The dollar value of reported lobster landings in Maine hit a record high in 2005 despite a decrease in the reported amount of lobsters that were caught, according to preliminary numbers released this week by the state Department of Marine Resources.
In 2004, the first year lobster dealers were required to report their landing figures to the state, $285 million worth of the crustaceans were caught in Maine’s waters. The preliminary figures for 2005 indicate that $289.7 million worth of lobsters were caught and brought ashore in Maine last year.
Despite the increase in overall value, the total reported weight of the captured creatures was down from 2004. Two years ago 70.8 million pounds of lobsters were caught in Maine but last year that number fell to just under 63 million pounds, according to the DMR tally.
With nearly 63 million pounds of lobster selling for $289.7 million, the average per-pound price for both hard- and soft-shell lobsters was $4.60 in 2005. That’s an increase over the equivalent 2004 average price of $4.03 per pound and a jump of more than a dollar from the 2002 average price of $3.32 per pound.
Carl Wilson, DMR senior lobster scientist, said Friday that the higher price is “probably what saved the fishermen” during the summer. Low landing counts in the middle of last year made many in the industry worry that yearly catch might be significantly lower than it had been in 2004, he said.
“The strong [fishing in] October and November really made up for lackluster fishing in July and August,” Wilson said.
The relative success of 2005 for many fishermen depended on how many traps they maintained and where they set them, according to Wilson. Some may have had a bad year, he said, but there is no overall indication that the Gulf of Maine lobster population is declining.
“You can’t have record years every year,” Wilson said. “These are good times for the lobster industry.”
Bob Bayer, executive director of the University of Maine’s Lobster Institute, said Friday that the preliminary 2005 figures are not a surprise.
Experts predicted the catch would decline but the value would increase because of a shedding period last fall that affected landings, he said. Soft-shelled lobsters tend to be less active while waiting for their new, larger shells to harden, resulting in fewer lobsters being caught during shedding season. Except for the past few years, lobsters have shed before fall.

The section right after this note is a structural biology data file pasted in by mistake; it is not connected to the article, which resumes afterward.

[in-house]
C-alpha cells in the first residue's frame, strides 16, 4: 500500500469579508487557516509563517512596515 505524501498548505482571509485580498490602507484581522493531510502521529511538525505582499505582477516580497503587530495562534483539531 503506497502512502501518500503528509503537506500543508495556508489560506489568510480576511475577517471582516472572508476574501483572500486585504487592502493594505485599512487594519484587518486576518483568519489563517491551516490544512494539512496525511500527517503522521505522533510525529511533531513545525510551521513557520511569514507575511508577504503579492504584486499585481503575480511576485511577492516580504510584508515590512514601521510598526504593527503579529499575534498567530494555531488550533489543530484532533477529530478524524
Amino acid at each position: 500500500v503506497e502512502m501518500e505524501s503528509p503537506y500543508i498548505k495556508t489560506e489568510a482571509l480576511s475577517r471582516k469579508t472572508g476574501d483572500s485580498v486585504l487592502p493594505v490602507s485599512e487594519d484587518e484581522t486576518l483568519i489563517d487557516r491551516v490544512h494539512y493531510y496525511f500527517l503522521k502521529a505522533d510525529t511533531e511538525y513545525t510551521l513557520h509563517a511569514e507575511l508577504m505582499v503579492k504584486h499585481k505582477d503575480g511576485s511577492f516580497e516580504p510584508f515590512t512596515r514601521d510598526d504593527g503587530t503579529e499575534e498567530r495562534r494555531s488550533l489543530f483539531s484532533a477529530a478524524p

Because lobsters shed during the early fall, when landings historically have been high, they could be more active than normal this spring when they migrate back in closer to shore, according to Bayer. He said fluctuations in yearly landings figures are to be expected.
“I don’t see anything that has happened in terms of the stability of the population,” he said. “The lobster fishery in the United States is probably one of the best-managed fisheries there is.”
Lobstermen aren’t necessarily making more money because the catch value and per-pound price have gone up, industry experts have said. The rising price of fuel has pushed their costs up, as has the availability and expense of acquiring herring, which fishermen use for lobster bait.
Heidi Bray, marine scientist with DMR’s Boothbay office, said Thursday that the agency has yet to receive 13 percent of the monthly reports from 2005 that dealers are required to file with the state. She said some historically active dealers may not have conducted any business last year, which means that they do not have to file any 2005 landing reports, while others may not have reported their landings for a specific month.
“We’re not expecting them to change drastically,” Bray said of the 2005 landings figures, “but we are expecting them to change.”
The figures could go up or down, depending on whether a dealer fills in missing information or has to correct already-reported figures, Bray said. Each year DMR typically receives numbers from the previous year into the summer months.
State lobster scientists have cautioned against making a direct comparison of recent figures to landings totals from before 2004, because dealers were not required to report their figures to the state before 2004.
But for dealers who have consistently reported their landings since 2002, Bray said, landings are down 18 percent over the past four years. Though landing reports were not required in 2002, DMR believes that is when actual landings, which include those dealers did not report, peaked in Maine, she said.
In 2002, the reported figures for lobster landings in Maine indicated that at least 63.6 million pounds of lobster worth just less than $211 million were caught in the state’s waters. Between 1950, when the average per-pound price for Maine lobster was 35 cents, and 1990, reported landing totals in the state hovered around 20 million pounds a year.